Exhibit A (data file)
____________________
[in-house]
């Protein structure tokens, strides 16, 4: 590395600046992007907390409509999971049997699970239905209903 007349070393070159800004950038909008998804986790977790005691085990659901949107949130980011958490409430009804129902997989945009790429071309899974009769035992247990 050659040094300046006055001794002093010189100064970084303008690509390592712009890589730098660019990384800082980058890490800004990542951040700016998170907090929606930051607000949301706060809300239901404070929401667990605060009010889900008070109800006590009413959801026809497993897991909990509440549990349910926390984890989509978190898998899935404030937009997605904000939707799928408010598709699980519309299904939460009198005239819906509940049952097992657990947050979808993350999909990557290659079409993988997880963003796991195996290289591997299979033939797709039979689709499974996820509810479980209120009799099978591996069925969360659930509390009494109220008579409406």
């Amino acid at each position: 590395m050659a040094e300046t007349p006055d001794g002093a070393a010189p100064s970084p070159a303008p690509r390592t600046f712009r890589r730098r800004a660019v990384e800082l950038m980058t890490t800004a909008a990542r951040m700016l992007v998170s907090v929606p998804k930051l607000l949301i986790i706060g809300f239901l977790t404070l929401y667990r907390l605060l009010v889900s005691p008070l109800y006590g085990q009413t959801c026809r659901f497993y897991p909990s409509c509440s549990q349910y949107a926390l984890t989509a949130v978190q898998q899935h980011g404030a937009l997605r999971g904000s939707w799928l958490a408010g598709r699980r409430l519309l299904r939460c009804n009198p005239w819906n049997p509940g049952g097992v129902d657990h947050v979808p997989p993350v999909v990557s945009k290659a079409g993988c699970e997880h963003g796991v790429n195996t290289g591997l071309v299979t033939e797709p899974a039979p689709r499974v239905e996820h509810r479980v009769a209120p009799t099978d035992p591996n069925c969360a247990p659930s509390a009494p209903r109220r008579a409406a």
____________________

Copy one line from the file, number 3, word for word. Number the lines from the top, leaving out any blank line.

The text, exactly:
């Amino acid at each position: 590395m050659a040094e300046t007349p006055d001794g002093a070393a010189p100064s970084p070159a303008p690509r390592t600046f712009r890589r730098r800004a660019v990384e800082l950038m980058t890490t800004a909008a990542r951040m700016l992007v998170s907090v929606p998804k930051l607000l949301i986790i706060g809300f239901l977790t404070l929401y667990r907390l605060l009010v889900s005691p008070l109800y006590g085990q009413t959801c026809r659901f497993y897991p909990s409509c509440s549990q349910y949107a926390l984890t989509a949130v978190q898998q899935h980011g404030a937009l997605r999971g904000s939707w799928l958490a408010g598709r699980r409430l519309l299904r939460c009804n009198p005239w819906n049997p509940g049952g097992v129902d657990h947050v979808p997989p993350v999909v990557s945009k290659a079409g993988c699970e997880h963003g796991v790429n195996t290289g591997l071309v299979t033939e797709p899974a039979p689709r499974v239905e996820h509810r479980v009769a209120p009799t099978d035992p591996n069925c969360a247990p659930s509390a009494p209903r109220r008579a409406a």